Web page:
Conditions at Wet Seal Stores Leave Employees Feeling Clubbed

Wet Seal, retail, social media, twitter, the American worker, chain stores, Leon Kaye, layoffs
No mincing words — Wet Seal employees feel screwed.

It is not easy being a mall these days, nor is it easy being a mall store. And it certainly is not easy being a mall store employee with the low pay and lack of benefits that are trademarks of working in retail. Wet Seal, once a symbol of “mall rat” culture, is the latest clothing company to struggle with a shift in consumer shopping trends.

Unfortunately, like other struggling retail chains, Wet Seal is not managing its demise with much grace. After a long court battle, the tween and young women’s clothing company settled a multimillion dollar lawsuit alleging it discriminated against black employees for not fitting the company’s “brand image.” California employees also sued the company over policies such as being forced to purchase Wet Seal clothes and not being reimbursed for travel between locations.

Then there are the mounting financial problems: Wet Seal has lost over $150 million in the past two years, and it recently defaulted on a private placement deal to the tune of $28 million. As the company prepares to close as many as 60 stores by the end of the month, its CFO scored a $95,000 raise.

Many Wet Seal employees, however, will not get a raise — but layoffs and pink slips instead. And the anger is summed up best at a Seattle mall, where employees put up a sign airing their grievances. Among the many reasons why employees are angry include unpaid vacation and sick time; a one-day notice that their jobs were disappearing (pretty typical in most sectors, sadly); no offers to transfer to another store; and long job histories marked by almost no wage increases.

Companies bleeding money often take the most desperate of tactics, and this is true of Wet Seal. Unfortunately, receiving a notice that advises “of a decision that will affect you” (did someone really learn this in human resources school?) — with the order to destroy it once read — comes across as heartless. Employees and their allies are responding in kind with a fury on social media. Hashtags including #ForgetWetSeal, #BoycottWetSeal and the pointed but disturbing #ClubWetSeal are making the rounds on Twitter. Meanwhile more signs are appearing in Wet Seal storefronts, causing the California-based chain more PR headaches, though it is unlikely the company will change its approach towards its employees anytime soon.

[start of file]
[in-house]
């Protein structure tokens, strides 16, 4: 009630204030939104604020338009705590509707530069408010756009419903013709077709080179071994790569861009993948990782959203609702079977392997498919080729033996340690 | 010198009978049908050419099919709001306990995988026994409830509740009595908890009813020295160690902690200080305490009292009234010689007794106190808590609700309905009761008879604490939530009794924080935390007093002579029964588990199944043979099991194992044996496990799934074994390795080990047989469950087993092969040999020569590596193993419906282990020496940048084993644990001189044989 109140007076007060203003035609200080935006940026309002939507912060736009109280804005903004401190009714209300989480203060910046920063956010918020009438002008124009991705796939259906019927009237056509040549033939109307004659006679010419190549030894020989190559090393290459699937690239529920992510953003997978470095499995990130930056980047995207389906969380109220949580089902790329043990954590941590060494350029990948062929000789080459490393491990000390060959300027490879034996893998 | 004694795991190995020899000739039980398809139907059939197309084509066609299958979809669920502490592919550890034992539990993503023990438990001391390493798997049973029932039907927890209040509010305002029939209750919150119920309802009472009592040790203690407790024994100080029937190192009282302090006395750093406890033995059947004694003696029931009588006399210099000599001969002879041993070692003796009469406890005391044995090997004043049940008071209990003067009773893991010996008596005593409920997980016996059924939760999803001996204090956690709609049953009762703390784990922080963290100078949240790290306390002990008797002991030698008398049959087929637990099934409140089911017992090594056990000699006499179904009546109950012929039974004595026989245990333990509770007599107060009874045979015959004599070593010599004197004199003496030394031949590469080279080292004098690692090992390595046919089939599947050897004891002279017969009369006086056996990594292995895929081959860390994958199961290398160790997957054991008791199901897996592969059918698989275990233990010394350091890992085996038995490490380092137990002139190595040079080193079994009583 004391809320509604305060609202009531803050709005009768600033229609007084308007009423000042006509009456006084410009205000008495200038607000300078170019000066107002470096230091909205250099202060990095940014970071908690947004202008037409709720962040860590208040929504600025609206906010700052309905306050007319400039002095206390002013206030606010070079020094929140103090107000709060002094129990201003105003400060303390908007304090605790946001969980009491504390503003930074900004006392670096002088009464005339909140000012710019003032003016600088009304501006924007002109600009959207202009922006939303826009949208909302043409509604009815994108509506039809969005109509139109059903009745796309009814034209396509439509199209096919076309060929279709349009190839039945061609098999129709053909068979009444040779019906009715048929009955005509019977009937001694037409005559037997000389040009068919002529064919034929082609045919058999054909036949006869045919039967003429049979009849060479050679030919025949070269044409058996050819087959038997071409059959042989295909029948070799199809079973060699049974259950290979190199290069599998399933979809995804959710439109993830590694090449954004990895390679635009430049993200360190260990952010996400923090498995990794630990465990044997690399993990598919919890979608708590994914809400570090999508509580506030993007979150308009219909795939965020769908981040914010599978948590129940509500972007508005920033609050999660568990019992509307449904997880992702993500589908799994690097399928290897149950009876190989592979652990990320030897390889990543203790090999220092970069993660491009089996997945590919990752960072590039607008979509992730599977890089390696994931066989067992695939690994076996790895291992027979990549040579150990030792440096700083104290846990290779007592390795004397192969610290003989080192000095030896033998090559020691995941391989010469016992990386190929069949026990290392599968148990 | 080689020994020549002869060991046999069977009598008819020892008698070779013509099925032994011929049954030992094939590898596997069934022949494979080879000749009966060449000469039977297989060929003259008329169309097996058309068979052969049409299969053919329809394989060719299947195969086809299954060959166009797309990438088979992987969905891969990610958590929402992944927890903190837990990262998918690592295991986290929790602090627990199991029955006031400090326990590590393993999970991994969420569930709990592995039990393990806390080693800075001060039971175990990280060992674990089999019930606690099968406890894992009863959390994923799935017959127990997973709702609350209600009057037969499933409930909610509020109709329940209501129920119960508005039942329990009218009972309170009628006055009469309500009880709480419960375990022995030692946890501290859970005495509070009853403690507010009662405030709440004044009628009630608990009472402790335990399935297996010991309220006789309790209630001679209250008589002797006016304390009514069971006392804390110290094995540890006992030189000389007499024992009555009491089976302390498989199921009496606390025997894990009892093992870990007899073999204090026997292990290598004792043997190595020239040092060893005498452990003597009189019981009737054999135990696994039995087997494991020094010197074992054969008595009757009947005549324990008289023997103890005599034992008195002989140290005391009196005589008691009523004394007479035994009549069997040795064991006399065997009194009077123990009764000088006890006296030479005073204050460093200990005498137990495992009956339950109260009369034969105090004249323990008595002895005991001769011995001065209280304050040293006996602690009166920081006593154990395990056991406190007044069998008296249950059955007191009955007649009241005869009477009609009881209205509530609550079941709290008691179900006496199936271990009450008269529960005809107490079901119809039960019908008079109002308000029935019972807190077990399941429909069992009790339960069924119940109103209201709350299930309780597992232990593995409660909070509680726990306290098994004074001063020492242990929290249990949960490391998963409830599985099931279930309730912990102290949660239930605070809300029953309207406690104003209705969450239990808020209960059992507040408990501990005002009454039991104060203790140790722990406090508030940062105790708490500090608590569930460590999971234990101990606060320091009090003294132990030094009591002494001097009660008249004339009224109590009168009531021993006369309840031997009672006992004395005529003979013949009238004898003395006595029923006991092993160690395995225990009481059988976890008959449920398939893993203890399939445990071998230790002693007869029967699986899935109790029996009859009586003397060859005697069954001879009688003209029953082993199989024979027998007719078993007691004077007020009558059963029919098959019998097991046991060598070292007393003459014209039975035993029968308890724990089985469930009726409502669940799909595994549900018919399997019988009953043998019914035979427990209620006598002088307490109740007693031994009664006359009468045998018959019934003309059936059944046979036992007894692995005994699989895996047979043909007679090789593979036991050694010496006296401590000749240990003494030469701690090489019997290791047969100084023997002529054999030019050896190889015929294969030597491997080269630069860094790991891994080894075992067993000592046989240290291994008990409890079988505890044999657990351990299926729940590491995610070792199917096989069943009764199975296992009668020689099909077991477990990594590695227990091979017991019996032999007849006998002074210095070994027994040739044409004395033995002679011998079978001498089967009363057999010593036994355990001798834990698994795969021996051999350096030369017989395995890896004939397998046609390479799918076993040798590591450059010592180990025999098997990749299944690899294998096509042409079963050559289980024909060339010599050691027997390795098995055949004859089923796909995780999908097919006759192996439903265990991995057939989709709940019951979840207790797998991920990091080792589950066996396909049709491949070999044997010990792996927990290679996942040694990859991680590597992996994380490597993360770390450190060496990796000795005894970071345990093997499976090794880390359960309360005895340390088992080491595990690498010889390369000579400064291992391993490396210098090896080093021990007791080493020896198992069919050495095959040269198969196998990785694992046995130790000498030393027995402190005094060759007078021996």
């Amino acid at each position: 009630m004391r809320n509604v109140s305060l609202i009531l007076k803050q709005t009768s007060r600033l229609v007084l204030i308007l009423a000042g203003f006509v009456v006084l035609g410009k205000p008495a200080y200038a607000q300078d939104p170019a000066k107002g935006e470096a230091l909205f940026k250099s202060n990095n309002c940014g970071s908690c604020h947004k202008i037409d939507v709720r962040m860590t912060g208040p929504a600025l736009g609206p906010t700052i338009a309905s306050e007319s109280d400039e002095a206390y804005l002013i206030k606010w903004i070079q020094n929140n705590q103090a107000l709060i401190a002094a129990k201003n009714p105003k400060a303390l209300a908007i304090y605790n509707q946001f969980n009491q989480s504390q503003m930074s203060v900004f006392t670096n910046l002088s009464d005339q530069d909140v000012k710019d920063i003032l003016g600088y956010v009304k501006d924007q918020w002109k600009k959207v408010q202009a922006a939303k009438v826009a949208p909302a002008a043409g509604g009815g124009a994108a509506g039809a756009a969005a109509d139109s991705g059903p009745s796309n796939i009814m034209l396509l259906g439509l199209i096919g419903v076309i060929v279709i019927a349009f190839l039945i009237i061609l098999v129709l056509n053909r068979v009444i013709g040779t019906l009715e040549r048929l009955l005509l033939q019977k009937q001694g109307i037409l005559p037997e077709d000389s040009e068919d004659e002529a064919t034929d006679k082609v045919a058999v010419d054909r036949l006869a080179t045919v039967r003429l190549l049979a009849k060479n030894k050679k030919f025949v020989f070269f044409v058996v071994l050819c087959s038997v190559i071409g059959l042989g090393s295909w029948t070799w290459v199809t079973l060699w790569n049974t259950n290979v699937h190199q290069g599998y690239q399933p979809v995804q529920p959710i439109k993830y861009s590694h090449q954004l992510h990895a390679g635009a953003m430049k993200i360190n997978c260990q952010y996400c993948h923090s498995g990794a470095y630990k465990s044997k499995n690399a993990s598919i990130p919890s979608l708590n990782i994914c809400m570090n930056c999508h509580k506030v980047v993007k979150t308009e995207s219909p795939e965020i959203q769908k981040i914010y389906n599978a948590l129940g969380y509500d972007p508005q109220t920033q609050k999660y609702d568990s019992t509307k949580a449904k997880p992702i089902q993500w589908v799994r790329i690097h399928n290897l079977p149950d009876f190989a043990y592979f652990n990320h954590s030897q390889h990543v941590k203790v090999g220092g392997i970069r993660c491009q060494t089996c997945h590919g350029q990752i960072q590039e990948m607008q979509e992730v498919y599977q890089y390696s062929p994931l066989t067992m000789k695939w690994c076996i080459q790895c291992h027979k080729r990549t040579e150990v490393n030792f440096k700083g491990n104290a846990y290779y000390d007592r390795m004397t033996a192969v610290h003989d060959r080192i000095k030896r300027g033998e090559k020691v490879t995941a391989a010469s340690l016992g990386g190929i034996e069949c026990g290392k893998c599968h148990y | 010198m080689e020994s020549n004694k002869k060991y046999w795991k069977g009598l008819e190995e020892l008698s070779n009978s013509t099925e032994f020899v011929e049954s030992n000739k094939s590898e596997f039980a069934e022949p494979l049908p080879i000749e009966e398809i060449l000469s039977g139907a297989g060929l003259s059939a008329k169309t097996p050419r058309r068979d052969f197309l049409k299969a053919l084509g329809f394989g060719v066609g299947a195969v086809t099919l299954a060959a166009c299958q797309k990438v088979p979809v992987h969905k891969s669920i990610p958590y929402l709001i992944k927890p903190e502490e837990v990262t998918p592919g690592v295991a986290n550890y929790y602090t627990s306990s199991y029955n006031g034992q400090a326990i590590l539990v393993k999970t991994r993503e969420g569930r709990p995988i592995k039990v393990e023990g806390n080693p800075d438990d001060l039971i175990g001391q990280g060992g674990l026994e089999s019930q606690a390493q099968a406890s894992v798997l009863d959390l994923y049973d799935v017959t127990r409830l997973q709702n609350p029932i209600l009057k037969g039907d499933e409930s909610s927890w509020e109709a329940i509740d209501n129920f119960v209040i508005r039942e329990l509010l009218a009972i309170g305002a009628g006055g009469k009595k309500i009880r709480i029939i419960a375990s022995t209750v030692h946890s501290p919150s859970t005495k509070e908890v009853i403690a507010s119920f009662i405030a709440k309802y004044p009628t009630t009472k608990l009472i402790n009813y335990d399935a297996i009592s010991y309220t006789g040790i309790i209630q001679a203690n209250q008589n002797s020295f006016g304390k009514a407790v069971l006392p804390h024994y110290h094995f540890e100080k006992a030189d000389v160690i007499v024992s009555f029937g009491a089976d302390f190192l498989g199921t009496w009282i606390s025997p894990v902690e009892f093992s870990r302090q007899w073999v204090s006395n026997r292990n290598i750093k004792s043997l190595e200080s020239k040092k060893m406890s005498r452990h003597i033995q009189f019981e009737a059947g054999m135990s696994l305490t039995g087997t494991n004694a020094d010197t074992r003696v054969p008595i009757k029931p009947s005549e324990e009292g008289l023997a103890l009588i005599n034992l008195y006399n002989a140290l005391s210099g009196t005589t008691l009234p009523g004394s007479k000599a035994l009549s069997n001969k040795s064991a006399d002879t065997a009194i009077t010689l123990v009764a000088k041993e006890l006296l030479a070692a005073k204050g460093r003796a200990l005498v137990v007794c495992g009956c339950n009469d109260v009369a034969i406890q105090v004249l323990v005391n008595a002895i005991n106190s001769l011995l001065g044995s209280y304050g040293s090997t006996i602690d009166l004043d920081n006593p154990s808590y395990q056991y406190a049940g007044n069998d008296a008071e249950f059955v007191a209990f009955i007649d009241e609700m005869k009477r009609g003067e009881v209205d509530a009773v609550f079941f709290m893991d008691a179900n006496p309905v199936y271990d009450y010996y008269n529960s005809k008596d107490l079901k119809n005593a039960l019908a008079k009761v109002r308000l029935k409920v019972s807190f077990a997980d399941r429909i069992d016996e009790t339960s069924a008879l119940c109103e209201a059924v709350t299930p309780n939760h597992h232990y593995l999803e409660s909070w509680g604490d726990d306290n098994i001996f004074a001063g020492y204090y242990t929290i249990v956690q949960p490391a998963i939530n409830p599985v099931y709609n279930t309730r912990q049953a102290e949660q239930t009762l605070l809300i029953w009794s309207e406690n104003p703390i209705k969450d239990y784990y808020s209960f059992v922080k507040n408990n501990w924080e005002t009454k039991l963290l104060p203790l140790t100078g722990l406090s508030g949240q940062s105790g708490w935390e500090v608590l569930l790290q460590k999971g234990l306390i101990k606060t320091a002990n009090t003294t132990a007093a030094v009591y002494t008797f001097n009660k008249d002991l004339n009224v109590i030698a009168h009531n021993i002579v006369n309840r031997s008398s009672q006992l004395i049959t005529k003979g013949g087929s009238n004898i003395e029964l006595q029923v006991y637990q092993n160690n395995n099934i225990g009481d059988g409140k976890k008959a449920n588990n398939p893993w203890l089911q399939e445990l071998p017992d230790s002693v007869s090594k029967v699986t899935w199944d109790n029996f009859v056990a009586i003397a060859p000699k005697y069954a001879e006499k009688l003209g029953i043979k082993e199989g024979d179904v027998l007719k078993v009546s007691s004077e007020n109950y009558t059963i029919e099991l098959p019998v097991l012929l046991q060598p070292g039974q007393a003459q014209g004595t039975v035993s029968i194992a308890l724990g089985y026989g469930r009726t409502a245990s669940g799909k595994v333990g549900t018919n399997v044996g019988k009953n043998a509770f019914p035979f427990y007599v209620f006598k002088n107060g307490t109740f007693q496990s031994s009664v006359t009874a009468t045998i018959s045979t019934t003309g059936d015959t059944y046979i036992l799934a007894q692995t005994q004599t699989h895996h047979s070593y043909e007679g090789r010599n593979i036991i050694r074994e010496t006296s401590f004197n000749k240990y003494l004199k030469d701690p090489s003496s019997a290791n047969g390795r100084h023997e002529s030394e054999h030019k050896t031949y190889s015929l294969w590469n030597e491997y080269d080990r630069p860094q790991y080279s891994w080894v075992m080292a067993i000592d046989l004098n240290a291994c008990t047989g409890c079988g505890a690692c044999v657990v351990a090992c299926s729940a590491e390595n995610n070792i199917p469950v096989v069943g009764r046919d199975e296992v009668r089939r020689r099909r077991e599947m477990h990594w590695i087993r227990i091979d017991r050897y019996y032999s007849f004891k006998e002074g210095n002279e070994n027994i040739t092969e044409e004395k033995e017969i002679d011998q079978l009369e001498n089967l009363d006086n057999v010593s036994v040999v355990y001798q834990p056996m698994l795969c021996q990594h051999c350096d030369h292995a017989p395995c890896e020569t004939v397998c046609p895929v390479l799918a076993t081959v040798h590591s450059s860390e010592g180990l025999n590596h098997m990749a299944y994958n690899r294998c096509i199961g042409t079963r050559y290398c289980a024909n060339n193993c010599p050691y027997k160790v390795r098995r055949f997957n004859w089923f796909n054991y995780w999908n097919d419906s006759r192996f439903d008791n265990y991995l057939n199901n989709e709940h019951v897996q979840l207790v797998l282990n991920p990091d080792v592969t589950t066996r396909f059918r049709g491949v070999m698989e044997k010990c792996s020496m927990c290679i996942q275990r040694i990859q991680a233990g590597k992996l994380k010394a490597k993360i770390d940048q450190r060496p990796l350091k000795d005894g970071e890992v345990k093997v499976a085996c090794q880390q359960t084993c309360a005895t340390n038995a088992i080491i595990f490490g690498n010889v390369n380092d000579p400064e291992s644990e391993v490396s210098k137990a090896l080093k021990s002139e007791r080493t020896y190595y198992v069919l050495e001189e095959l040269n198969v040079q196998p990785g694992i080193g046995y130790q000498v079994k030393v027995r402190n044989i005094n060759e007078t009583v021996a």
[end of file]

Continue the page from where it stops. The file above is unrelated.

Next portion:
The result is another chain joining the likes of Walmart, Sears and Radio Shack in retail purgatory and writing another sad chapter about the burdens confronting the American worker.

Image credit: Imgur

Based in California, Leon Kaye has also been featured in The Guardian, Clean Technica, Sustainable Brands, Earth911, Inhabitat, Architect Magazine and Wired.com. He shares his thoughts on his own site, GreenGoPost.com.

Based in Fresno, California, Leon Kaye has written for TriplePundit since 2010. He has lived across the U.S., as well as in South Korea, Abu Dhabi and Uruguay. Some of Leon's work can also be found in The Guardian, Sustainable Brands and CleanTechnica. You can follow him on Twitter (@LeonKaye) and Instagram (GreenGoPost).

One response

  1. Mr. Kaye is certainly correct when he says, that “Wet Seal
    is not managing its demise with much grace” as other dying retailers. The story
    seems to answer the question “is there corporate death with dignity” in the
    negative, at least as far as Wet Seal is concerned.

    Business schools do not teach managers how to handle corporate demise. But as Mr. Kaye suggests, common sense and responsible thinking should still prevail. The normal “maximize shareholder value” paradigm for business managers does not apply here. The long-term shareholders, if there are any left, have gone down with the ship. The stock has lost almost 98% of its value in the last year.

    The stakeholders to management decision-making with the most at stake at this point are the employees and creditors. And the interests of those stakeholders are in opposition. It seems that Wet Seal management has heavily discounted the interests of the employees in this bad situation. So a lesson to the management of a
    terminally-ill company might be that the best way to manage corporate death
    with dignity is treating the employees with dignity.

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